The approach means that the hundreds of thousands of sets of data for historical IVF pregnancies that have been collected and stored unused by clinics over the years have suddenly developed a usefulness (and financial value) that could only have been guessed at before. There is an analogy to be made with the leap forward in law enforcement that accompanied advances in forensic DNA use. “You could usefully sink hundreds of millions into developing this – buying up as much of this historical data as possible, as well as gathering new data – because crunching it has got to be the way forwards,” said Dr Keane.
The most clearly visible part of the fertility industry is the cohort of gleaming IVF clinics where hard cash is spent in the precarious pursuit of a successful pregnancy through medical technology. In March and April 2019, the two largest chains of fertility clinics in the UK – The Fertility Partnership and CARE Fertility – were both bought by venture capital as part of an inevitable process of consolidation in this growth market.
CARE Fertility was bought by Silverfleet Capital from Bowmark Capital, two London-based outfits, in a leveraged buyout for an unspecified amount. Since then Silverfleet has continued to purchase UK fertility practices, increasing the number of facilities in the CARE group.
Meanwhile The Fertility Partnership, out of Oxford, was bought by Impilo, which is Nordic venture capital, and which shortly afterwards also purchased VivaNeo GmBH, a northern European chain of fertility clinics, from Waterland Private Equity, which is Dutch. Impilo specialises in pharmaceutical, medical and healthcare investments, which it does in order to “increase productivity, improve preventative care and postpone the need for hospital care”. It advertises itself as a financial engine for improving global health.
Further afield, the advent of Covid-19 did not prevent an announcement this month that Trifork, a technology company with a history of strategic investment headquartered in Copenhagen, had been awarded two contracts to build a pregnancy app for the Danish government. This is interesting because Trifork is also an early stage investor for Exseed – a technology company improving men’s access to information about their own sperm count and providing tailored lifestyle advice on how to increase it.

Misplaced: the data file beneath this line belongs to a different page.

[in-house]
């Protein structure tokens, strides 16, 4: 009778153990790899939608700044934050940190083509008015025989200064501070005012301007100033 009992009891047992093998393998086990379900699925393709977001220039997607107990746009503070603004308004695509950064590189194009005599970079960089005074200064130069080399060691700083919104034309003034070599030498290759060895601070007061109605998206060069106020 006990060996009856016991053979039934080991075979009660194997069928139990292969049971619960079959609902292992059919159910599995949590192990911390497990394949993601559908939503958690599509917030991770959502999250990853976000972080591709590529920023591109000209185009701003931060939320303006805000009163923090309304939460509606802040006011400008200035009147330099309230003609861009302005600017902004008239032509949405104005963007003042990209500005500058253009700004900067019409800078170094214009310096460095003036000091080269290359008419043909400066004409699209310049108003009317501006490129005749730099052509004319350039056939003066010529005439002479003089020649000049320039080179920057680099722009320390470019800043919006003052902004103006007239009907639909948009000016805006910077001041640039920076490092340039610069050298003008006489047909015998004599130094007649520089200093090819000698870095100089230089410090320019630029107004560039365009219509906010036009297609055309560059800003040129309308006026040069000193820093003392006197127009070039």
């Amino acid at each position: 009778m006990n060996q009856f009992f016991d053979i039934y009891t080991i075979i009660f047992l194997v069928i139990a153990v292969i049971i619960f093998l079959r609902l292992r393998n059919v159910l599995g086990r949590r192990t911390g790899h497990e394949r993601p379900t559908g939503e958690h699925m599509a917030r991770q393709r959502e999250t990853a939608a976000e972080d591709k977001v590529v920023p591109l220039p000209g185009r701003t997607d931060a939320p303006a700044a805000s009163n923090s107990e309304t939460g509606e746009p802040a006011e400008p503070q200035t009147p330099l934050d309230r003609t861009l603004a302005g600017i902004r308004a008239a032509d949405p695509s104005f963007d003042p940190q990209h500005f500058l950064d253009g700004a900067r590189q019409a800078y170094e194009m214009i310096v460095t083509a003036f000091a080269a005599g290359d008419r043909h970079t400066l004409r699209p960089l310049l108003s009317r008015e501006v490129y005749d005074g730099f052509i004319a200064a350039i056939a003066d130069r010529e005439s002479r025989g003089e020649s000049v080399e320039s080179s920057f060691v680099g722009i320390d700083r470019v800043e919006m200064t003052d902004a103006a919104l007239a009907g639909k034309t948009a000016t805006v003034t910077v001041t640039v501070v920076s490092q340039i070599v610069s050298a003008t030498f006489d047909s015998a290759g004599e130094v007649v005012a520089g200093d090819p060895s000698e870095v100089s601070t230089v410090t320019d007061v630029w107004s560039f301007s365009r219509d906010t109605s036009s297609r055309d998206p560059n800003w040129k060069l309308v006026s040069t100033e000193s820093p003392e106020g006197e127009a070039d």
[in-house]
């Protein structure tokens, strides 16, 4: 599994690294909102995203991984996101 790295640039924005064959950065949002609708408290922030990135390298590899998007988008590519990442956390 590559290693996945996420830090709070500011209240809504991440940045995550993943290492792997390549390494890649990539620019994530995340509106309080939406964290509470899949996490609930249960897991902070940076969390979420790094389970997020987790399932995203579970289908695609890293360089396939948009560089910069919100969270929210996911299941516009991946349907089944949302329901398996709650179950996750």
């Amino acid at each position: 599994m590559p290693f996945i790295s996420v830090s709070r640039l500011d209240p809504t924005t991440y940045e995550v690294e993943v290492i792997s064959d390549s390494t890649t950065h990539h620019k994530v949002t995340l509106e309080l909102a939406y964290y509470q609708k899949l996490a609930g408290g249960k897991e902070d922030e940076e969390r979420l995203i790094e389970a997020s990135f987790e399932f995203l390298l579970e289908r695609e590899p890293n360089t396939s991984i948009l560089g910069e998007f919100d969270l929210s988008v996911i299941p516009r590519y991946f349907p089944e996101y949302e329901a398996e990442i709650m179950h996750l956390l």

Joern Larson, Trifork’s CEO, explained that both investments arose as a result of considering his own and his friends’ experience in having children. “I have friends who have tried to become pregnant many times, sometimes involving more than 10 cycles of IVF. It drains you of everything because it’s a very tough medical treatment psychologically. You have very embarrassing checkups and it’s very costly: for some people it is the thing that they spend the most money on in their life,” he said.
Larson said that the main challenge for Exseed “is that male fertility is a taboo. Women mind less going to the doctor, getting checked and getting advice. Whereas men don’t go to doctors: I am the same in this regard. So I think it’s a challenging market – it’s a lot about education – but it’s growing all the time.
“When I first heard of Exseed it was just an idea. A medical professional from the hospital in Copenhagen came up with it. He said he thought he could develop a better, cheaper test, to replace the very expensive lab procedure that is still done today. And then we were developing the whole technology. You need to magnify the sample, analyse the video. So there were a lot of challenges. But after a while we had a prototype and invested some more.”
In a more oestrogen-centric development, Bjorn Von Sivers is an investment manager at VNV Global in Stockholm, which was the lead investor last year in a $2.4m seed round for Grace Health, an AI chatbot devoted to women’s fertility and sexual health issues. Unusually, of the eight investors mentioned on Crunchbase, a business information platform, half of them are women. This is because lack of investment for female-led companies, of which Grace Health is one, is often attributed to the lack of understanding by male investors of the problems that female-led startups are intended to solve. In the UK only 1 per cent of venture funding goes to all-female teams.
But for VNV, the investment is a part of a different pattern. VNV Global has a range of interests in emerging markets as well as owning 10 per cent of the UK-based AI chatbot startup Babylon Health. Von Sivers says that Grace Health has 700,000 users in Ghana and Rwanda, capitalising on the new ubiquity of smartphones, in the context of poor health infrastructure. “But it’s still very early on their journey. We’re not expecting to monetise any time soon. One day, though, I think the first monetisation will be partnerships with clinics for consultations with nurses, midwives and doctors, as well as the opportunity to partner with the pharmaceutical industry. It’s quite a simple product – the computer is able to figure out what info you’re looking for and send it to you – but if you can get users involved you can launch a more formal service on top of that.”